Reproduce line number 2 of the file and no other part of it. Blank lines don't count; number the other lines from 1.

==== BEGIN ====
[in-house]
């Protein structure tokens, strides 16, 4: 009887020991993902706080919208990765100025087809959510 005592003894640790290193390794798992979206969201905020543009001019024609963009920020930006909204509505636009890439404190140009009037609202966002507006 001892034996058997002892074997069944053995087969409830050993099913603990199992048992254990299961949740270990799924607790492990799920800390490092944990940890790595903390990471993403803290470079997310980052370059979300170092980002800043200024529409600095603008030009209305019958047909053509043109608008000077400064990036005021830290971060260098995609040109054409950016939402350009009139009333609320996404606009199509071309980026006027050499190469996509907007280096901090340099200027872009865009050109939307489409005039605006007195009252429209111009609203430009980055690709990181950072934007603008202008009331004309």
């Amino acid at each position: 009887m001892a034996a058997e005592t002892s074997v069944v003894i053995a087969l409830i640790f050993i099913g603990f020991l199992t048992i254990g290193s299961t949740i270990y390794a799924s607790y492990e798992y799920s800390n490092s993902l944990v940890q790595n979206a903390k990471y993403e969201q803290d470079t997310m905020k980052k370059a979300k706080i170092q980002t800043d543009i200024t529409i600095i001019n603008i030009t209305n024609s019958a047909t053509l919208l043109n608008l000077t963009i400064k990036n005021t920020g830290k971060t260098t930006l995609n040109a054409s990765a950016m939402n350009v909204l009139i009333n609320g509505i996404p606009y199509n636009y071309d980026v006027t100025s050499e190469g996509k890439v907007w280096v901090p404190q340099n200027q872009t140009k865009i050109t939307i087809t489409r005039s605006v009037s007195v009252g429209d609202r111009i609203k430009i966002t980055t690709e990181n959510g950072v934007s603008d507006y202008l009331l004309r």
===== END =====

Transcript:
């Protein structure tokens, strides 16, 4: 009887020991993902706080919208990765100025087809959510 005592003894640790290193390794798992979206969201905020543009001019024609963009920020930006909204509505636009890439404190140009009037609202966002507006 001892034996058997002892074997069944053995087969409830050993099913603990199992048992254990299961949740270990799924607790492990799920800390490092944990940890790595903390990471993403803290470079997310980052370059979300170092980002800043200024529409600095603008030009209305019958047909053509043109608008000077400064990036005021830290971060260098995609040109054409950016939402350009009139009333609320996404606009199509071309980026006027050499190469996509907007280096901090340099200027872009865009050109939307489409005039605006007195009252429209111009609203430009980055690709990181950072934007603008202008009331004309």